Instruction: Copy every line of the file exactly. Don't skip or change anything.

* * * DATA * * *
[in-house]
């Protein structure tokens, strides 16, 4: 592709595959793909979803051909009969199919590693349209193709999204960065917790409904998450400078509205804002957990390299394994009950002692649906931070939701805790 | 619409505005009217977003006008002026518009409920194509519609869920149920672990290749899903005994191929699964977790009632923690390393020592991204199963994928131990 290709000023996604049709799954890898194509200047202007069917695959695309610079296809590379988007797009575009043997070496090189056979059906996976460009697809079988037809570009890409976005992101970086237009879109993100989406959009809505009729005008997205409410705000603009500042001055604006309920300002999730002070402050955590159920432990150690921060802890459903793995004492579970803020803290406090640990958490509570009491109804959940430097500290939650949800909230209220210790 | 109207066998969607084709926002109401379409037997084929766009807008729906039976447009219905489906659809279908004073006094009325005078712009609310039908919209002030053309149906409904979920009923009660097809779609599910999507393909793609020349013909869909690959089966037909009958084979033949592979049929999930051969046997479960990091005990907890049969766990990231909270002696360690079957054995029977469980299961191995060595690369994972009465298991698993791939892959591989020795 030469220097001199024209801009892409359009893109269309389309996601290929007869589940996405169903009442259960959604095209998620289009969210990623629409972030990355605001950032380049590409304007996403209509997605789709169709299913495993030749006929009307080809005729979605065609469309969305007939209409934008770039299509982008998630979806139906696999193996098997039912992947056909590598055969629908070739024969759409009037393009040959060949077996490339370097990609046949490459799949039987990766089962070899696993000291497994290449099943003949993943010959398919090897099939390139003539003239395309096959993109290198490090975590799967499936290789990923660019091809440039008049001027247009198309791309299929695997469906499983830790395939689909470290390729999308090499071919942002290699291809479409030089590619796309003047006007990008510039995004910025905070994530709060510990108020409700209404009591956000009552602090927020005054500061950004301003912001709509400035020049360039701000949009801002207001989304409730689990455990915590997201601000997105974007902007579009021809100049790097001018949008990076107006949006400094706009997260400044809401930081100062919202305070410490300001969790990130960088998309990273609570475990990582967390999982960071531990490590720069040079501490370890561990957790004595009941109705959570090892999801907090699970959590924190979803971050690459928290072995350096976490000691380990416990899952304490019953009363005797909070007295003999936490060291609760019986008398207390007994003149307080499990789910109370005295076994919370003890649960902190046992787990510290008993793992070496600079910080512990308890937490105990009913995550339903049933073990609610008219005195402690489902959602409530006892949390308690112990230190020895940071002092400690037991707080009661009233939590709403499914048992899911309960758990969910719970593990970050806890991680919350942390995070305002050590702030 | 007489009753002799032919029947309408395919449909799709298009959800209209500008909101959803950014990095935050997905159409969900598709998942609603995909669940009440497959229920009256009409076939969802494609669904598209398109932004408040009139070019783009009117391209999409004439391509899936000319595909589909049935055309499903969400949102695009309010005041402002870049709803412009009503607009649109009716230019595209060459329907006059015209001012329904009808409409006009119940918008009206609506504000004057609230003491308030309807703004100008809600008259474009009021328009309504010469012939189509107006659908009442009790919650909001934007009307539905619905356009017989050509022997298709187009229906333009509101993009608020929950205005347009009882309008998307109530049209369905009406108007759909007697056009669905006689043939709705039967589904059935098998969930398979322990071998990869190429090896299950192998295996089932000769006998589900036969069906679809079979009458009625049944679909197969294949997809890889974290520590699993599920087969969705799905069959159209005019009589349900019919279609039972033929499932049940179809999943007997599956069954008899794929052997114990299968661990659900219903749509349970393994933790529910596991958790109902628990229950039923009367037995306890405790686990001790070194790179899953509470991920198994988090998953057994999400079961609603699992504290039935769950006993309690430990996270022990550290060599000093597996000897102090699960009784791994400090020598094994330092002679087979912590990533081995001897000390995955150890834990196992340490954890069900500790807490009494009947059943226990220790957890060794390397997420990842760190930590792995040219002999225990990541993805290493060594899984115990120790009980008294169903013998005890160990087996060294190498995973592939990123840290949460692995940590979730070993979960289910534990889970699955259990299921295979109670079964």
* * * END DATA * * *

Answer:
[in-house]
């Protein structure tokens, strides 16, 4: 592709595959793909979803051909009969199919590693349209193709999204960065917790409904998450400078509205804002957990390299394994009950002692649906931070939701805790 | 619409505005009217977003006008002026518009409920194509519609869920149920672990290749899903005994191929699964977790009632923690390393020592991204199963994928131990 290709000023996604049709799954890898194509200047202007069917695959695309610079296809590379988007797009575009043997070496090189056979059906996976460009697809079988037809570009890409976005992101970086237009879109993100989406959009809505009729005008997205409410705000603009500042001055604006309920300002999730002070402050955590159920432990150690921060802890459903793995004492579970803020803290406090640990958490509570009491109804959940430097500290939650949800909230209220210790 | 109207066998969607084709926002109401379409037997084929766009807008729906039976447009219905489906659809279908004073006094009325005078712009609310039908919209002030053309149906409904979920009923009660097809779609599910999507393909793609020349013909869909690959089966037909009958084979033949592979049929999930051969046997479960990091005990907890049969766990990231909270002696360690079957054995029977469980299961191995060595690369994972009465298991698993791939892959591989020795 030469220097001199024209801009892409359009893109269309389309996601290929007869589940996405169903009442259960959604095209998620289009969210990623629409972030990355605001950032380049590409304007996403209509997605789709169709299913495993030749006929009307080809005729979605065609469309969305007939209409934008770039299509982008998630979806139906696999193996098997039912992947056909590598055969629908070739024969759409009037393009040959060949077996490339370097990609046949490459799949039987990766089962070899696993000291497994290449099943003949993943010959398919090897099939390139003539003239395309096959993109290198490090975590799967499936290789990923660019091809440039008049001027247009198309791309299929695997469906499983830790395939689909470290390729999308090499071919942002290699291809479409030089590619796309003047006007990008510039995004910025905070994530709060510990108020409700209404009591956000009552602090927020005054500061950004301003912001709509400035020049360039701000949009801002207001989304409730689990455990915590997201601000997105974007902007579009021809100049790097001018949008990076107006949006400094706009997260400044809401930081100062919202305070410490300001969790990130960088998309990273609570475990990582967390999982960071531990490590720069040079501490370890561990957790004595009941109705959570090892999801907090699970959590924190979803971050690459928290072995350096976490000691380990416990899952304490019953009363005797909070007295003999936490060291609760019986008398207390007994003149307080499990789910109370005295076994919370003890649960902190046992787990510290008993793992070496600079910080512990308890937490105990009913995550339903049933073990609610008219005195402690489902959602409530006892949390308690112990230190020895940071002092400690037991707080009661009233939590709403499914048992899911309960758990969910719970593990970050806890991680919350942390995070305002050590702030 | 007489009753002799032919029947309408395919449909799709298009959800209209500008909101959803950014990095935050997905159409969900598709998942609603995909669940009440497959229920009256009409076939969802494609669904598209398109932004408040009139070019783009009117391209999409004439391509899936000319595909589909049935055309499903969400949102695009309010005041402002870049709803412009009503607009649109009716230019595209060459329907006059015209001012329904009808409409006009119940918008009206609506504000004057609230003491308030309807703004100008809600008259474009009021328009309504010469012939189509107006659908009442009790919650909001934007009307539905619905356009017989050509022997298709187009229906333009509101993009608020929950205005347009009882309008998307109530049209369905009406108007759909007697056009669905006689043939709705039967589904059935098998969930398979322990071998990869190429090896299950192998295996089932000769006998589900036969069906679809079979009458009625049944679909197969294949997809890889974290520590699993599920087969969705799905069959159209005019009589349900019919279609039972033929499932049940179809999943007997599956069954008899794929052997114990299968661990659900219903749509349970393994933790529910596991958790109902628990229950039923009367037995306890405790686990001790070194790179899953509470991920198994988090998953057994999400079961609603699992504290039935769950006993309690430990996270022990550290060599000093597996000897102090699960009784791994400090020598094994330092002679087979912590990533081995001897000390995955150890834990196992340490954890069900500790807490009494009947059943226990220790957890060794390397997420990842760190930590792995040219002999225990990541993805290493060594899984115990120790009980008294169903013998005890160990087996060294190498995973592939990123840290949460692995940590979730070993979960289910534990889970699955259990299921295979109670079964």